Guy Savoy’s flagship restaurant in Paris opened in 1980. It gained two Michelin stars by 1985 and the ultimate third star in 2002. The restaurant moved locations in May 2015, inside the building of the Paris Mint (the Monnaie de Paris), which is on the banks of the Seine by the Pont Neuf. Mr Savoy himself trained at Troisgros before striking out on his own almost four decades ago. He also has a restaurant in Las Vegas, and a further restaurant at his old premises in Rue Troyon. Guy Savoy was ranked number 1 in the world on La Liste, the meta-ranking that takes into account Michelin, The Top 50 and various local guides and websites, including this one that you are reading now. The new venue is on the second floor of the very impressive grand stone building that used to house the national mint. Guy Savoy is split into five small dining rooms that overlook the Seine, plus one additional room. The rooms have taupe walls, creating a somewhat dark atmosphere, though in the daytime there is plenty of natural light.
There was a tasting menu at €415 (welcome to Paris), or a la carte choices that will run to about €250 for three courses. The wine list is substantial, and appears in a large bound book that is presented to diners on its own table. It is predominantly made up of French wines, though these days there are some alternatives as well. The wine list offered labels such as Clos du Serres Saut de Posson 2016 at €75 for a bottle that you can find in the high street for €19, Ostertag Fronholz Riesling 2013 at €125 compared to its retail price of €31, and the excellent Domaine Comtes Lafon Meursault 2011 at a pretty reasonable €210 for a wine that will set you back €159 in the shops. There is little choice under €100 but plenty of options for those with considerable means. For example Guigal La Landonne 2000 was €820 compared to its retail price of €303, and Chateau Latour 1990 was a distinctly ambitious €5,900 for a wine that has a current market value of €950. As can be seen, mark-ups vary considerably, so wine lovers should choose carefully.
Buckwheat bread is supplied by the well-known Paris baker Frederic Lalos, whose bakery is called Quartier du Pain. Mr Lalos was awarded the prestigious French master craftsman (MOF) award in bakery in 1997 at the age of 26, the youngest ever to receive this title. The same supplier also serves a number of other top restaurants including Le Meurice and Taillevent. This was simple but superb bread. A trio of nibbles comprised squash “spaghetti“ with celery and beetroot, foie gras on a skewer and a very delicate tartlet of chopped vegetables including carrot. The excellent pastry of the tartlet lifted this above the other nibbles (19/20). A further amuse bouche was asparagus mousse with cream of caviar and new season green asparagus tips, which was an interesting and effective combination of flavours (19/20).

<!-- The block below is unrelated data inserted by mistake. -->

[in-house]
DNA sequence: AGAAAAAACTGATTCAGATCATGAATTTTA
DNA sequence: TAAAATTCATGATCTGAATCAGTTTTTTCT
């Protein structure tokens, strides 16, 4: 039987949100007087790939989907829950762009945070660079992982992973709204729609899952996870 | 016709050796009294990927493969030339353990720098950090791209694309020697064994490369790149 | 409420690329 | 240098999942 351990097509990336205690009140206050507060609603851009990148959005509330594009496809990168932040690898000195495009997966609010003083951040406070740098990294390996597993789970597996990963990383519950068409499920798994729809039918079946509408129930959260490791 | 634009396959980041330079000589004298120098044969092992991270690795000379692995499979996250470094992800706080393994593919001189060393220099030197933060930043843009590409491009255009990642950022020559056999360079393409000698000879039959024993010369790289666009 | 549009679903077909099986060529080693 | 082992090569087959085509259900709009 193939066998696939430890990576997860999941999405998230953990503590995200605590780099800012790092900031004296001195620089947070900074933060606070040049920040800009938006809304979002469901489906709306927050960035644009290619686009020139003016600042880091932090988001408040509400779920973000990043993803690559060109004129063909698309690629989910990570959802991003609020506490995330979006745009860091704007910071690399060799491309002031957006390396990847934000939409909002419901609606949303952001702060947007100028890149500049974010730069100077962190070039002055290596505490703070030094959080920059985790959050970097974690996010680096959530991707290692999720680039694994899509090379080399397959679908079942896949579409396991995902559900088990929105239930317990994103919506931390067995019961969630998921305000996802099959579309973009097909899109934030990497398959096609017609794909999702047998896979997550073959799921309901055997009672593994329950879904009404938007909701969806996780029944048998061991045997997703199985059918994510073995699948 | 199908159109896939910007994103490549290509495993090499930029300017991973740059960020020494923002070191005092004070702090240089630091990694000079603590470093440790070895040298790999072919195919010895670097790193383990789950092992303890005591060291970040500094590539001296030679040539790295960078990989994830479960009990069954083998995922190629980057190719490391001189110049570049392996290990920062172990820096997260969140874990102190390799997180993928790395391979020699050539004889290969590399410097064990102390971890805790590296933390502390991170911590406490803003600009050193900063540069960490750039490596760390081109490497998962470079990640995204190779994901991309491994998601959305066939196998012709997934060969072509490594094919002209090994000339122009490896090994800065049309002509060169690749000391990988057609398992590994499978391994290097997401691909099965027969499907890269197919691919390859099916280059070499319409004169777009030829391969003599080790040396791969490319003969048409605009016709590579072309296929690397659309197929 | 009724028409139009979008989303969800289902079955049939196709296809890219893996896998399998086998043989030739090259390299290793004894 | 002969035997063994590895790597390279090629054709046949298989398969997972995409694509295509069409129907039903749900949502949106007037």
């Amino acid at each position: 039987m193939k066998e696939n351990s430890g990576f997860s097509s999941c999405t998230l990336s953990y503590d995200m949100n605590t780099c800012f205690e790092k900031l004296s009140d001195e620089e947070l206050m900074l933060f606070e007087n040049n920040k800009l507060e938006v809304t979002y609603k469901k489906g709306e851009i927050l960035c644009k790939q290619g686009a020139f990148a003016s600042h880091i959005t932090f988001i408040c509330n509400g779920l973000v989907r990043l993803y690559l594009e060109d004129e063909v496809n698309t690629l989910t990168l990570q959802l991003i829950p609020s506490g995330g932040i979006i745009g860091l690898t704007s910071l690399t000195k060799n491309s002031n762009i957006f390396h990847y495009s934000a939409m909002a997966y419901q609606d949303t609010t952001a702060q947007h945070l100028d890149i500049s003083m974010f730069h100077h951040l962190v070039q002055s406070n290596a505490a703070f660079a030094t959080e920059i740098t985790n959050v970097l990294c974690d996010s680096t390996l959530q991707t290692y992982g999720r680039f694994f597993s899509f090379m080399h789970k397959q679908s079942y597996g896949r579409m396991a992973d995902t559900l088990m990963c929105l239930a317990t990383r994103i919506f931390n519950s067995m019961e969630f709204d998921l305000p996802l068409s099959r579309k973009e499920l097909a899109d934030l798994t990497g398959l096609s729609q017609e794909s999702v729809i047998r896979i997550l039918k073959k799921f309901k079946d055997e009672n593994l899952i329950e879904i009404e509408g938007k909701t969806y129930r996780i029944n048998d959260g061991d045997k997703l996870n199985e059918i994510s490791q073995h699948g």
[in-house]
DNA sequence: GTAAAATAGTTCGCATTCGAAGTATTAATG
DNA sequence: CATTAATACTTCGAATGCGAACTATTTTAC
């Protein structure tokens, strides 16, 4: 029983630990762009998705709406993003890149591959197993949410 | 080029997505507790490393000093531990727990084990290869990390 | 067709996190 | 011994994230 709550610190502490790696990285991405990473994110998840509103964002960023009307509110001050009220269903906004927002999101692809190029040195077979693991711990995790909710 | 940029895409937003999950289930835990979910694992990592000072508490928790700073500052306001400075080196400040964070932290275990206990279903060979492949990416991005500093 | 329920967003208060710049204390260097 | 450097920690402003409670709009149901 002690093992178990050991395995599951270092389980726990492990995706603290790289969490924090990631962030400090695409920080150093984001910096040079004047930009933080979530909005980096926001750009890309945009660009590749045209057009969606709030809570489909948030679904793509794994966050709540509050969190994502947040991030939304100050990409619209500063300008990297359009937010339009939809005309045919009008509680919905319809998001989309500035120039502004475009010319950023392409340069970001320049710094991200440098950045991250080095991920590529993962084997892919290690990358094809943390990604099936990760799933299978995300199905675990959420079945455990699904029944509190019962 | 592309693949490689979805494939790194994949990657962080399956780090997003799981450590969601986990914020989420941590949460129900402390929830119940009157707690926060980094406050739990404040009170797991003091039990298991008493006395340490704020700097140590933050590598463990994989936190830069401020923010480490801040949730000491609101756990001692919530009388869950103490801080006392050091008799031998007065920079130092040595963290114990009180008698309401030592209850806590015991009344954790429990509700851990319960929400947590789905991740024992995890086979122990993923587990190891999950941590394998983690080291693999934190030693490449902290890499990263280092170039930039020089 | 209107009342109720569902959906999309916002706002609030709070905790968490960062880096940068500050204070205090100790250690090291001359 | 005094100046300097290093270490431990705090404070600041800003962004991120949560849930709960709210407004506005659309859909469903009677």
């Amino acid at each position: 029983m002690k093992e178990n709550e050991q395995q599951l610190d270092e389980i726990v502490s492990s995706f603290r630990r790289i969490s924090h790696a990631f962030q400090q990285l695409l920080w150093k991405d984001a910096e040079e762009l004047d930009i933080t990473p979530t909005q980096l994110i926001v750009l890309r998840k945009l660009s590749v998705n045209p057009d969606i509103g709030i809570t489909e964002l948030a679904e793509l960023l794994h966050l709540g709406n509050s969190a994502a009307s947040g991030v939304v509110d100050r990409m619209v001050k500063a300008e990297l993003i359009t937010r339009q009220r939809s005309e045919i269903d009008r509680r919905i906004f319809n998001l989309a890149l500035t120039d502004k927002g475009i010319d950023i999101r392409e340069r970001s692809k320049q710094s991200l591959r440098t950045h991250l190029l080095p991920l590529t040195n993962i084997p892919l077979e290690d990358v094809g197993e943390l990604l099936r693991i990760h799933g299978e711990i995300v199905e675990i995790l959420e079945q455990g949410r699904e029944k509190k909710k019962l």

This was followed by an oyster tartare with chives along with a seaweed and lemon sorbet and oyster leaf. This was impressive, the sharpness of the lemon exactly what was needed to work with the brininess of the oyster, and in precisely the right balance (19/20). Next was asparagus with mayonnaise involving cream and paprika, presented with a buckwheat crisp topped with tartare of asparagus and hard boiled egg, finished with smoked haddock. This was superb, the buckwheat crisp extremely delicate, the asparagus having lovely flavour, the gentle bite of the paprika enhancing the smokiness of the haddock (20/20).
This was followed by a dish of caviar with potato, which involved a little culinary magic. A bed of potato crisps had a pair of hen eggs resting on it, but when the eggs were cracked open they actually contained a sabayon to go with the cylinders of potato topped with caviar. The earthiness of the potato contrasted with the salty caviar, and these contrasting flavours were brought together very well by the superbly made sabayon (20/20). It is also fair to say that those potato crisps were not the kind that you get out of a packet. Eating them was one of those “If Carlsberg made potato crisps” moments. Next was steamed John Dory along with a razor clam shell topped with pieces of the clam and vegetables, served alongside steamed cockles that were cooked en papillote and opened at the table. The fish was lovely, flawlessly cooked and having excellent flavour, going well with the shellfish (19/20).